7 common mistakes new divers make – Part 2

7 common mistakes new divers make – Part 2

7 common mistakes new divers make – Part 2

As I advanced in the previous post, in 7 common mistakes new divers make Part 2, I would like to go into details.

3. Neglecting the rule of always dive with a buddy

Even though during the Open Water Diver course much emphasis is placed on the idea that diving is an activity that has to be practised with a buddy, most new divers forget it as soon as they get underwater. At this moment, their mind is only focused on ensuring their own safety.

So please, keep in mind the rule requiring all recreational divers to go with a buddy. This rule was established precisely to increase the safety of both pair members. You must bear in mind that the sum of the two buddies has a duplicated piece of the total gear, which does also include the air tank. Together you have the air of your own tank plus your buddy’s. You may thus help each other if needed.

So please, keep in mind the rule requiring all recreational divers to go with a buddy. This rule was established precisely to increase the safety of both pair members. You must bear in mind that the sum of the two buddies has a duplicated piece of the total gear, which does also include the air tank. Together you have the air of your own tank plus your buddy’s. You may thus help each other if needed.

It is also recommended that you exercise, whenever possible, either mentally or in practice buddy breathing in case you get into an out-of-air situation. You have learnt it in the basic diving course.

4. Equalising your ears only when you feel pain

During training, the ear equalising manoeuvre is repeatedly emphasised. This should be practised constantly. However, new divers only remember it when they start to feel pain.

You must bear in mind, that you feel pain because your eardrum is stressed and your Eustachian tubes are compressed. Equalising under such conditions is more difficult. If it happens to you, just go up a bit. This reduces pressure in eardrum and Eustachian tubes. Then practice equalising again. Do it until the balance has been re-established, and do not stop doing. Then, you may continue your descend at the pace that you own ears allow.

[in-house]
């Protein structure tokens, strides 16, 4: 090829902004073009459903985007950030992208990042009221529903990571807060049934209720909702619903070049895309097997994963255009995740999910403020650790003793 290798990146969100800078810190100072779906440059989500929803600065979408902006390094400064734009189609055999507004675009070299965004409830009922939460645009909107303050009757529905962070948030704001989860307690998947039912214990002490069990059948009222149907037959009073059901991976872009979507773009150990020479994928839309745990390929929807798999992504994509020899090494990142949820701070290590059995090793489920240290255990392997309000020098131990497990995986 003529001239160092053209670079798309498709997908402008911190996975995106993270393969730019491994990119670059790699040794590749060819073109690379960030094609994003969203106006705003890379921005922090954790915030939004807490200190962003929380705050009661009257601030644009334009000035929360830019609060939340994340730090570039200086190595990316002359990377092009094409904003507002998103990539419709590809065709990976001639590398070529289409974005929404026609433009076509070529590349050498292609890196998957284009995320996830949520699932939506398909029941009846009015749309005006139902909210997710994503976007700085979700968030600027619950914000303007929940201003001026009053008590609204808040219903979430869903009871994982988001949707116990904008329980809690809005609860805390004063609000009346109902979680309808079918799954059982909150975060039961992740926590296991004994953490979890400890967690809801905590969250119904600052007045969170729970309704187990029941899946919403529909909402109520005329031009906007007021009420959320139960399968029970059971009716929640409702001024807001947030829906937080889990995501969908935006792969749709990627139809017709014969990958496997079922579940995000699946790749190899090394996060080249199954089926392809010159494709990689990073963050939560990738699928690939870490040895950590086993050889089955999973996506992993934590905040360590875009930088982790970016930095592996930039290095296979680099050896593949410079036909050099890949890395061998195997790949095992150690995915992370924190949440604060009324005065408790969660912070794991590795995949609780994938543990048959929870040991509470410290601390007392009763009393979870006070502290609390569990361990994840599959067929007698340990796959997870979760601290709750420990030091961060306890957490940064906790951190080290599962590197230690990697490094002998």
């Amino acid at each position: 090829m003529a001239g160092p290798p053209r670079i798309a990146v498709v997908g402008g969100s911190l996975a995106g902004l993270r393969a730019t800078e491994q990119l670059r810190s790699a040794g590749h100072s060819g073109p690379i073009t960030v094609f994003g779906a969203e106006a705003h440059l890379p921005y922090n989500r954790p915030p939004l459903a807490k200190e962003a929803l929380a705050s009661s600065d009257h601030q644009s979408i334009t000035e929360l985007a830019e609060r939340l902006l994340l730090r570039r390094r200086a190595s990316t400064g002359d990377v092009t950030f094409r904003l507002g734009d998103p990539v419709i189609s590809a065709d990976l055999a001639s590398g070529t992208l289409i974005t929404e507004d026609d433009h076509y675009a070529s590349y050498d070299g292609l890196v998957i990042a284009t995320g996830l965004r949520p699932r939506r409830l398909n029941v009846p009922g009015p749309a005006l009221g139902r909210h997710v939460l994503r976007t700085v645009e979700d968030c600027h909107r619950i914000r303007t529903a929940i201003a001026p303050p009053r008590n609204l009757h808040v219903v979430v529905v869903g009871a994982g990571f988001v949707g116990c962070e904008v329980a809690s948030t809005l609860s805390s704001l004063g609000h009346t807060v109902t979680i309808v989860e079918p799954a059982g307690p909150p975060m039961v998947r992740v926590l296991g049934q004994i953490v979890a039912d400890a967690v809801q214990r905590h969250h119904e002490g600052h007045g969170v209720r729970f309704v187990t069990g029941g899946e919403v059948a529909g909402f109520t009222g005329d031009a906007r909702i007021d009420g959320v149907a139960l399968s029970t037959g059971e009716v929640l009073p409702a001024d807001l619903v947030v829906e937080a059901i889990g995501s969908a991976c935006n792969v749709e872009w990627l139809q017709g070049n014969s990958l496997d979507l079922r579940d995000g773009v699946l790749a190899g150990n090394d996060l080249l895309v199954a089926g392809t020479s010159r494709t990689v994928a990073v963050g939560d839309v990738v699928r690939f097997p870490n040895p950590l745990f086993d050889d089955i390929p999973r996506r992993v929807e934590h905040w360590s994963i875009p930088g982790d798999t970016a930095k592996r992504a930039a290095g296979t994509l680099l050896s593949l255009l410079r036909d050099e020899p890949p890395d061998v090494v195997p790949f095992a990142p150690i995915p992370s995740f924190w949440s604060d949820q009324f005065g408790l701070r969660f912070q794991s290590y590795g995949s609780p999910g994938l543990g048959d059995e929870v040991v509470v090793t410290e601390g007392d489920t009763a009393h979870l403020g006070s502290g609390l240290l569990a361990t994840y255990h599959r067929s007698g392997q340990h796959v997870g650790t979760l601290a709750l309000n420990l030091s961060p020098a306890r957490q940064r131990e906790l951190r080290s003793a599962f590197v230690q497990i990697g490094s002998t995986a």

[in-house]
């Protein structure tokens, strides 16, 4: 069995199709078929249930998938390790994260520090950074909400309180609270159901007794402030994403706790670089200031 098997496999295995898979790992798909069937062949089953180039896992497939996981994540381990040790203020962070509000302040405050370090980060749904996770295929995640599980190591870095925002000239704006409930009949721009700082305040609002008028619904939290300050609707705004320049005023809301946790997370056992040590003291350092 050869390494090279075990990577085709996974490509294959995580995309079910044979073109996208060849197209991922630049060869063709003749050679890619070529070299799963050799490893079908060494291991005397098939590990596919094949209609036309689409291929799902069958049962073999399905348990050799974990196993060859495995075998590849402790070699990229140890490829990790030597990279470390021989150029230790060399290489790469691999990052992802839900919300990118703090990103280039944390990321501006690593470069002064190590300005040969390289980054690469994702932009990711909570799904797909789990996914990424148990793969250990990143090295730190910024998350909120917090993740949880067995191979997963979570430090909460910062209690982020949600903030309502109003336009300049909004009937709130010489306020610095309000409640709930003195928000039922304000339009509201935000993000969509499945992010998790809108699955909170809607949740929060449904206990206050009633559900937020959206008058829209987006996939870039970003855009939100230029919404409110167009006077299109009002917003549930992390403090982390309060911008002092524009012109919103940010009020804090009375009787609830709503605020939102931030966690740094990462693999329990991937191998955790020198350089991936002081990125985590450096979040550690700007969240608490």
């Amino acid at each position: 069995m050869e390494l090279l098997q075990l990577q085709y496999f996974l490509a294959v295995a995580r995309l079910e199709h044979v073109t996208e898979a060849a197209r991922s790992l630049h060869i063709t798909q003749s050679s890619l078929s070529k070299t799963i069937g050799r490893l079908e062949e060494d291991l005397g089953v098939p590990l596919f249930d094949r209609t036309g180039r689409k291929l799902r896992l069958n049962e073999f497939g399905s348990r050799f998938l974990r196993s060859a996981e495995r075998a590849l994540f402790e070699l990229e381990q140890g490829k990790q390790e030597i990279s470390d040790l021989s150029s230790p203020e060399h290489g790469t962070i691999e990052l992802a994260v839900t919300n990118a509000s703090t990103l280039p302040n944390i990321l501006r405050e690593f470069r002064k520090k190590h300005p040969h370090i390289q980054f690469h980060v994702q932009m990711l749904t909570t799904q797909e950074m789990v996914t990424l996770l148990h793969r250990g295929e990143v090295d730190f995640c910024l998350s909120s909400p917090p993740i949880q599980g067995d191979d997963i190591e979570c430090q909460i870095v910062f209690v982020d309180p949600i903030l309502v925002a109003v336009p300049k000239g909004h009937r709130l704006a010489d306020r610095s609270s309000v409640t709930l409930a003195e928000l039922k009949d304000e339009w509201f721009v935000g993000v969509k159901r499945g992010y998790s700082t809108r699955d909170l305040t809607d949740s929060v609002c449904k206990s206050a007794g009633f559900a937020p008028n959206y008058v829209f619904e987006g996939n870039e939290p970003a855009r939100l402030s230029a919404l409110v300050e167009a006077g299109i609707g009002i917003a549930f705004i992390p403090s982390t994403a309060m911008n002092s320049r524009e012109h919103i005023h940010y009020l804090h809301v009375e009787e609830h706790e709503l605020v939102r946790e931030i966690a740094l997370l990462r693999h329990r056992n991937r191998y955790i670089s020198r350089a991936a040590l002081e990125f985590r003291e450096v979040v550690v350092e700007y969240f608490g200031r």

If you feel difficulties in equalising, which may be due to the particular morphology of your ears, or because you are not used to, it is recommended that you tell your Divemaster about it in advance. You probably may start your descent earlier, avoiding the embarrasing situation in which the rest of the group wait while you are trying to descend. Otherwise, you just only haste in descending with the associated risk of get yourself hurt.

5. Neglecting to keep your Divemaster (or your buddy) informed about air consumption.

This is another of the 7 common mistakes new divers make Part 2

As a rule, new recreational scuba divers are more aware of their SPG than more experienced divers. Neglecting a regular check their SPG is a mistake more likely to occur to moderately experienced divers rather than to the new ones.

As new divers acquire more experience, they start neglecting to keep control of the remaining air in the tank. So, remember to keep your attention focused on it. As a matter of fact, what else can be more important when diving than being aware of how much air is left? Being more focused on which picture you will upload in Facebook® or where you hang your Go-Pro® camera shouldn’t be more important that having a look at your SPG.

I would not like to end this post, 7 common mistakes new divers make Part 2, without stressing the following. It is essential that you are not only well aware of how much air remains in your tank, but you must also inform your Divemaster and/or your buddy about it. Especially when the pressure reaches the 120/100 bars and 50 bars (reserve air supply) limits. During the brief previous to a guided dive, the Divemaster will go through the diving signals. Nonetheless, remember that you only need to show your SPG to the Divemaster and/or your buddy, if you do not quite remember signals.

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